All viruses, including SARS-CoV-2, the virus that causes COVID-19, change over time. Most changes have little to no impact on the virus’ properties. However, some changes may affect the virus’s properties, such as how easily it spreads, the associated disease severity, or the performance of vaccines, therapeutic medicines, diagnostic tools, or other public health and social measures.
WHO, in collaboration with partners, expert networks, national authorities, institutions and researchers have been monitoring and assessing the evolution of SARS-CoV-2 since January 2020. During late 2020, the emergence of variants that posed an increased risk to global public health prompted the characterisation of specific Variants of Interest (VOIs) and Variants of Concern (VOCs), in order to prioritise global monitoring and research, and ultimately to inform the ongoing response to the COVID-19 pandemic.
WHO and its international networks of experts are monitoring changes to the virus so that if significant mutations are identified, we can inform countries and the public about any changes needed to react to the variant, and prevent its spread. Globally, systems have been established and are being strengthened to detect “signals” of potential VOIs or VOCs and assess these based on the risk posed to global public health. National authorities may choose to designate other variants of local interest/concern.
Current strategies and measures recommended by WHO continue to work against virus variants identified since the start of the pandemic.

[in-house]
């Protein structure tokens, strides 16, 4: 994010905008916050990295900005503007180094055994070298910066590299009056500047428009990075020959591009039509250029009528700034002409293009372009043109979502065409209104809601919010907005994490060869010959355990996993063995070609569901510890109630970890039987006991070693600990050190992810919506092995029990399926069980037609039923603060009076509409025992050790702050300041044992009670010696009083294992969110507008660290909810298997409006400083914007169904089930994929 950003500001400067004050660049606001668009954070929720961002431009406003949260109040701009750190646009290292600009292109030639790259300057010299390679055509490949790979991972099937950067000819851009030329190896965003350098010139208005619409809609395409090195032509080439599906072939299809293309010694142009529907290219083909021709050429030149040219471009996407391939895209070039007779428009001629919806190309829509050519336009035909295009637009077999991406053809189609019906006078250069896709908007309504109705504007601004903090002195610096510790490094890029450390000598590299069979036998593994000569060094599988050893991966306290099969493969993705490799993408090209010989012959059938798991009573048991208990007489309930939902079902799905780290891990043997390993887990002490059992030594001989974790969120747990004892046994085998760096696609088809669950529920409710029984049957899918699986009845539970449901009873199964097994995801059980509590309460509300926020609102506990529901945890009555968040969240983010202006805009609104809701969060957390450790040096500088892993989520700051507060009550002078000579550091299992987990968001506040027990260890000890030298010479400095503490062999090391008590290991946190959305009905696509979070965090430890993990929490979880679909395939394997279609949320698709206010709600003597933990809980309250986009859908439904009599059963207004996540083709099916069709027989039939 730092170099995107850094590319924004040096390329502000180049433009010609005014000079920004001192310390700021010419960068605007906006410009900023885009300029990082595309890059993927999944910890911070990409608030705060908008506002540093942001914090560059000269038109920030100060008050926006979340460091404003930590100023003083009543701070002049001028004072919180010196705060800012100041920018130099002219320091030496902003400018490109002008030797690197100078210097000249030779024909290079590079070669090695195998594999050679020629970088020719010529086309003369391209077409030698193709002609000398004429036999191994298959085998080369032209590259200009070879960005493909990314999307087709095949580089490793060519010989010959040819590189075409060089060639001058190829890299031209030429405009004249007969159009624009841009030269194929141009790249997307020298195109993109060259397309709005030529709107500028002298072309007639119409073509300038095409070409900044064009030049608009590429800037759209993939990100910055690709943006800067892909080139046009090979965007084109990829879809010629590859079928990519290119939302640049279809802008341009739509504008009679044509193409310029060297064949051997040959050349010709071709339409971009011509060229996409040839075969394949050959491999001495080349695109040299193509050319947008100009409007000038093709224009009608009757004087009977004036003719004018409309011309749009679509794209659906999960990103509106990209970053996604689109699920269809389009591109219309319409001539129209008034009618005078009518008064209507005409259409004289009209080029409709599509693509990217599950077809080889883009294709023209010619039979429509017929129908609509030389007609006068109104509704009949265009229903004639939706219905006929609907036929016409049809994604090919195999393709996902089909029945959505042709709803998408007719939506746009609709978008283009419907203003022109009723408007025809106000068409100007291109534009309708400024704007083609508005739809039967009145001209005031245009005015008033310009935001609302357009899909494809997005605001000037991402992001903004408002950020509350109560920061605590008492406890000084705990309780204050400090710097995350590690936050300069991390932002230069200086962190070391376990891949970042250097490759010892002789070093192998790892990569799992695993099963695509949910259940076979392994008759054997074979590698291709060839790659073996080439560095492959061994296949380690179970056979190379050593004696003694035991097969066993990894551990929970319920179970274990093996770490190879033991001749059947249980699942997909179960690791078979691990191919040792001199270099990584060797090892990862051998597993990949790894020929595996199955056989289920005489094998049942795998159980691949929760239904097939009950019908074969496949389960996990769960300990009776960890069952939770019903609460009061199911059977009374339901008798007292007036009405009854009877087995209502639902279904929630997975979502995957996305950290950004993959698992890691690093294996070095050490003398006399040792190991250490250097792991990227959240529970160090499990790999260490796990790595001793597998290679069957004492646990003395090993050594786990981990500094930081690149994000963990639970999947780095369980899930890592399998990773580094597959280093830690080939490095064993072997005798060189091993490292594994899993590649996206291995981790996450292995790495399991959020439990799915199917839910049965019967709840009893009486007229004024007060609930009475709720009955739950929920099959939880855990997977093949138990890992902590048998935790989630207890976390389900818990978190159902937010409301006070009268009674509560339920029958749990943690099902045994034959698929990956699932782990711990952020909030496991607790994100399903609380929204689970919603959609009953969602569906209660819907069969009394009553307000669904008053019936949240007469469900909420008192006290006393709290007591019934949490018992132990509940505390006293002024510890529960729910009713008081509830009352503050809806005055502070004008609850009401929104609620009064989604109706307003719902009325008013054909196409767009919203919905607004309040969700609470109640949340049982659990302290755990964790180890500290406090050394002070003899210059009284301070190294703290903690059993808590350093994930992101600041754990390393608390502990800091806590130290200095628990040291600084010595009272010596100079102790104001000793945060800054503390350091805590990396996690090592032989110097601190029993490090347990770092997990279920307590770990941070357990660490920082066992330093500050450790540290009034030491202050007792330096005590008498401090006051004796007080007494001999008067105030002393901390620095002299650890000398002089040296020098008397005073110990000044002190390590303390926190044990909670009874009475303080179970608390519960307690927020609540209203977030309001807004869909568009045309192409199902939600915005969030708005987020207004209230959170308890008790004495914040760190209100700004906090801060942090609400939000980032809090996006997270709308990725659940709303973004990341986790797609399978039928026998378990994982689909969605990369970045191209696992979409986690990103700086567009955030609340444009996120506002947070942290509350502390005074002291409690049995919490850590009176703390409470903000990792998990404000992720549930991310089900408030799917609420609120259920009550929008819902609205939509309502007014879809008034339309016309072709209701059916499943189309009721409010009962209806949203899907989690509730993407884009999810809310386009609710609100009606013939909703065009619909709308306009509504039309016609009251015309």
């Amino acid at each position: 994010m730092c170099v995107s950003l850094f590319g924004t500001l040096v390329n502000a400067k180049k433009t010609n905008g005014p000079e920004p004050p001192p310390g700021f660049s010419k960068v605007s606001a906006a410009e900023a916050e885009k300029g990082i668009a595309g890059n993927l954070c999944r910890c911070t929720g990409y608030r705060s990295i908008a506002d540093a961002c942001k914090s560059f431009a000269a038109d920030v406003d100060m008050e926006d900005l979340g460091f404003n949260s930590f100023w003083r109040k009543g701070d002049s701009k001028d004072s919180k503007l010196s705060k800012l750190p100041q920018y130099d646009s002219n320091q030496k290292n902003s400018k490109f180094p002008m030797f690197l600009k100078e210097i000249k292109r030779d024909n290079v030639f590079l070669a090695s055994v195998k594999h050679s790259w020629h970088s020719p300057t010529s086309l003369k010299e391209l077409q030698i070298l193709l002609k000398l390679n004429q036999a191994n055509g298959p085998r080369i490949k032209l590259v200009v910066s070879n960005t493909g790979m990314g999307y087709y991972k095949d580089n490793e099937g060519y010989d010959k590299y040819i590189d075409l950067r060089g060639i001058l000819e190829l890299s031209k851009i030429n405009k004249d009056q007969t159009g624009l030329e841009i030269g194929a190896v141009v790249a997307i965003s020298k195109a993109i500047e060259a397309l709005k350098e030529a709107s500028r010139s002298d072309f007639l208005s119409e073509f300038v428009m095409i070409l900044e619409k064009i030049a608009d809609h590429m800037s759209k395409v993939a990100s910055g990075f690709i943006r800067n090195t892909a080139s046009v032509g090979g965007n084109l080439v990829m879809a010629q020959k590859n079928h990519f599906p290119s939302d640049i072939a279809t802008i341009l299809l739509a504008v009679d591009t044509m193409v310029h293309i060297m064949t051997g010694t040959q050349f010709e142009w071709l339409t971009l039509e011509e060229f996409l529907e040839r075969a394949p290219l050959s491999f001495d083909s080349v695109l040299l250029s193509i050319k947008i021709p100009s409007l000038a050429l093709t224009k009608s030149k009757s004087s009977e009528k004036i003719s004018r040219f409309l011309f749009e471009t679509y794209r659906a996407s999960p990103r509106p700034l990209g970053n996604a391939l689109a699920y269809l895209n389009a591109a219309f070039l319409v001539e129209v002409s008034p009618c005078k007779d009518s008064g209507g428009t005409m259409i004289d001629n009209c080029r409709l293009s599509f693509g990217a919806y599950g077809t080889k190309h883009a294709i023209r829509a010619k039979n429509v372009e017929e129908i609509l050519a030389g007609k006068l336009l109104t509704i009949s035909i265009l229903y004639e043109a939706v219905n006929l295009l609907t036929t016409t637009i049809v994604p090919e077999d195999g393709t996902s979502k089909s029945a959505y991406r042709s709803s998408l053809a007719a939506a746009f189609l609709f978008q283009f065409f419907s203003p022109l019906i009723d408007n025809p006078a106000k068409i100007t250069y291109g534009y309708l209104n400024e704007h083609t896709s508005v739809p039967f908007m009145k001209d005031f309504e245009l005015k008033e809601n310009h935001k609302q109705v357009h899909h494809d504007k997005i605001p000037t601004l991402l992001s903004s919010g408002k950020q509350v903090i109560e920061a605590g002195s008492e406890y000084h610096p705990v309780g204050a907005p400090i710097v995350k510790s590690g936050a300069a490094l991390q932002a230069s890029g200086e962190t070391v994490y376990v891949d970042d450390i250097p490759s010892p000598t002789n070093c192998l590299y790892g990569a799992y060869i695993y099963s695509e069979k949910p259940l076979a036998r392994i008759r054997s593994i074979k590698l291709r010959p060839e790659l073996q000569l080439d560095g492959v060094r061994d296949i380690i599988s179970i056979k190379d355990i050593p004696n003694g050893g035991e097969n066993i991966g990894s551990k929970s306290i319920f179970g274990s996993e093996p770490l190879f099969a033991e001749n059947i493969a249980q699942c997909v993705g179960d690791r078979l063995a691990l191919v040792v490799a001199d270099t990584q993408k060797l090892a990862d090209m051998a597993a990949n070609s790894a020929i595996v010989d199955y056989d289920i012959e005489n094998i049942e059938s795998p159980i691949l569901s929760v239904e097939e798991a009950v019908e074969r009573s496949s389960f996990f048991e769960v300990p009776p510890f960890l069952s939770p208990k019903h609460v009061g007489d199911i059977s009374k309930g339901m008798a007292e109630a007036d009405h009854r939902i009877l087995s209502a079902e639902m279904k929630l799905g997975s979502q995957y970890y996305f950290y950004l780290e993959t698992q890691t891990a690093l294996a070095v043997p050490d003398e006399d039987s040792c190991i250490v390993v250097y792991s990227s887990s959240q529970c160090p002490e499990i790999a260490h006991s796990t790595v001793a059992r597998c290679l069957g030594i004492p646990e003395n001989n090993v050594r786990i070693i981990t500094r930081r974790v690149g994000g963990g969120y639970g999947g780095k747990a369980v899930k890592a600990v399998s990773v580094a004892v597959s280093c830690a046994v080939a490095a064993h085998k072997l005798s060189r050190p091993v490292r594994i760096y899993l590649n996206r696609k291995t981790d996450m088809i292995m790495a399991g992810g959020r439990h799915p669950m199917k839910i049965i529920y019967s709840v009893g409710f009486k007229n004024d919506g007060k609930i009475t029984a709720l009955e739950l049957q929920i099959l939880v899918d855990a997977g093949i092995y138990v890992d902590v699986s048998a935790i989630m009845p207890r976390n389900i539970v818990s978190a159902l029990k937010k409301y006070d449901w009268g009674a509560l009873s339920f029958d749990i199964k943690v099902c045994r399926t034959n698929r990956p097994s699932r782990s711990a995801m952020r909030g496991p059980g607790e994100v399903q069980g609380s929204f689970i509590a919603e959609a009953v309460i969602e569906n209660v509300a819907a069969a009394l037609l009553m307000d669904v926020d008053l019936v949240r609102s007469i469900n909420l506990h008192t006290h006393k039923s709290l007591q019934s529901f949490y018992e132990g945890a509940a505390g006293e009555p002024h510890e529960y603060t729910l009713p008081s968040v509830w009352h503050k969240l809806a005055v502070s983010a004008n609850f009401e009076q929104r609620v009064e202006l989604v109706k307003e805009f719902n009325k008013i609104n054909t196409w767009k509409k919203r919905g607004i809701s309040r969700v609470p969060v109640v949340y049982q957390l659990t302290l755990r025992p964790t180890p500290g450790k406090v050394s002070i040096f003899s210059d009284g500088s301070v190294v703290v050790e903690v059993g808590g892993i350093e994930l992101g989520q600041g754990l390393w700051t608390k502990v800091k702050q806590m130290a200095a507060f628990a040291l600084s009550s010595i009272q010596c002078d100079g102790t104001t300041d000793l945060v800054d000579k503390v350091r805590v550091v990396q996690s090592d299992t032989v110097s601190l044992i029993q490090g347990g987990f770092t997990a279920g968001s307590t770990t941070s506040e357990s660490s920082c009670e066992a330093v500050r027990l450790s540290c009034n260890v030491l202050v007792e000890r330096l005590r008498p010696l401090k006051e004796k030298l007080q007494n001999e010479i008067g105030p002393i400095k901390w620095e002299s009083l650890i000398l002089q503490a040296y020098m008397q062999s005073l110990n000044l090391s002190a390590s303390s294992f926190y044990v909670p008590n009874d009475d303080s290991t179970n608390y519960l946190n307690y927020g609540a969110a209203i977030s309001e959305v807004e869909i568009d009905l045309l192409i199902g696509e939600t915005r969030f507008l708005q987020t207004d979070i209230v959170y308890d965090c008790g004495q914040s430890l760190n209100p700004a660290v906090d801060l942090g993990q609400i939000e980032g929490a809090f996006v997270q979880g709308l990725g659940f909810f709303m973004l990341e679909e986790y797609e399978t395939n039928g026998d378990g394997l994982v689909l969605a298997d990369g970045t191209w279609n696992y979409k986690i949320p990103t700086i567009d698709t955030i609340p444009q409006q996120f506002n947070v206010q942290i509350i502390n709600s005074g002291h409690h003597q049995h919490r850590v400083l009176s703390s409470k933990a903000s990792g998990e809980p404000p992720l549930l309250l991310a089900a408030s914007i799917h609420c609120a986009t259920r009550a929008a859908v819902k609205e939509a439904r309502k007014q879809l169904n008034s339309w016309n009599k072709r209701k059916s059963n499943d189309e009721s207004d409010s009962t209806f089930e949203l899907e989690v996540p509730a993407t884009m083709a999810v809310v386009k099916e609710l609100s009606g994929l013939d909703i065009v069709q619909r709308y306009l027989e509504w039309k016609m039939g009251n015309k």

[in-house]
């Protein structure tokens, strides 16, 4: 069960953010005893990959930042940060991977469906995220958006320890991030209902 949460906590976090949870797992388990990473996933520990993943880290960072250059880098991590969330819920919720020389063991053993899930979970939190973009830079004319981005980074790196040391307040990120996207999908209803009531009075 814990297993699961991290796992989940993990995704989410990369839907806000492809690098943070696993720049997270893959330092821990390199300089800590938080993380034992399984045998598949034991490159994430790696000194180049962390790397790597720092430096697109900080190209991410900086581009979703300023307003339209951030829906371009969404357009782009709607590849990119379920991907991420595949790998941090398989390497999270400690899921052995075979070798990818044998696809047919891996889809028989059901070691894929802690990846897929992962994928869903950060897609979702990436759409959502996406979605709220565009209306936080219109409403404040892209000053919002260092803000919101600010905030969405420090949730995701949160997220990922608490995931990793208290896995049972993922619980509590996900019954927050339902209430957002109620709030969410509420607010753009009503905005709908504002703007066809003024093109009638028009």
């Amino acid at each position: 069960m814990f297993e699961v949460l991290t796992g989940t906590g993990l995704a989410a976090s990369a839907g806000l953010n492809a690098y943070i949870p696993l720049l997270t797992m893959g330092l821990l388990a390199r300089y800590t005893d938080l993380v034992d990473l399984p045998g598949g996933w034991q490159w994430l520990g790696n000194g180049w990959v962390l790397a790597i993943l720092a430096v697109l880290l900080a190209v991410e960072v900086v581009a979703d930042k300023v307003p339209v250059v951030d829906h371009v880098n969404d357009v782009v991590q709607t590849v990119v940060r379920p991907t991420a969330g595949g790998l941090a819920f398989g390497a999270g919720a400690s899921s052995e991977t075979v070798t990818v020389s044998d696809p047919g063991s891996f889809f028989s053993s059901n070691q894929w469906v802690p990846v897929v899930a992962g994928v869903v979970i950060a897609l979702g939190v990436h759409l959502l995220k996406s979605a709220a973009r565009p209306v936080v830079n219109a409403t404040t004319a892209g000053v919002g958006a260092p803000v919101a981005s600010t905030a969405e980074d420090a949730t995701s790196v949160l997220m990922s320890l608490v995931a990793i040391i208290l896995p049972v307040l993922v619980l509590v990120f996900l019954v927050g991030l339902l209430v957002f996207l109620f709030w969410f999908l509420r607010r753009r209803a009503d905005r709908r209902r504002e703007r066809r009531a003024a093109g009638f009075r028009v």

Naming SARS-CoV-2 variants
The established nomenclature systems for naming and tracking SARS-CoV-2 genetic lineages by GISAID, Nextstrain and Pango are currently and will also remain in use by scientists and in scientific research. To assist with public discussions of variants. WHO convened a group of scientists from the WHO also Virus Evolution Working Group, the WHO COVID-19 reference laboratory network, representatives from. GISAID, Nextstrain, Pango and additional experts in virological, microbial nomenclature and communication from several countries. And agencies to consider easy-to-pronounce and non-stigmatising labels for VOI and VOC. At the present time, this expert group convened by WHO has recommended using labeled using letters of the Greek Alphabet, i.e., Alpha, Beta, Gamma, which will be easier and more practical to discussed by non-scientific audiences.
WHO announces simple, easy-to-say labels for SARS-CoV-2 Variants of Interest and Concern
SARS-CoV-2 Variants of Concern and Variants of Interest, updated 31 May 2021
Variants of Concern
A SARS-CoV-2 variant that meets the definition of a VOI (see below) and, through a comparative assessment. Has been demonstrated to be associated with one or more of the following. Changes at a degree of global public health significance:
Increase in transmissibility or detrimental change in COVID-19 epidemiology; or
Increase in virulence or change in clinical disease presentation; or
Decrease in effectiveness of public health and social measures or available diagnostics, vaccines, therapeutics.
Variants of Interest
A SARS-CoV-2 isolate is a Variant of Interest (VOI) if, compared to a reference isolate. Its genome has mutations with established or suspected phenotypic implications, and either:
has been identified to cause community transmission/multiple COVID-19 cases/clusters, or has been detected in multiple countries; OR
is otherwise assessed to be a VOI by WHO in consultation with the WHO SARS-CoV-2 Virus Evolution Working Group.
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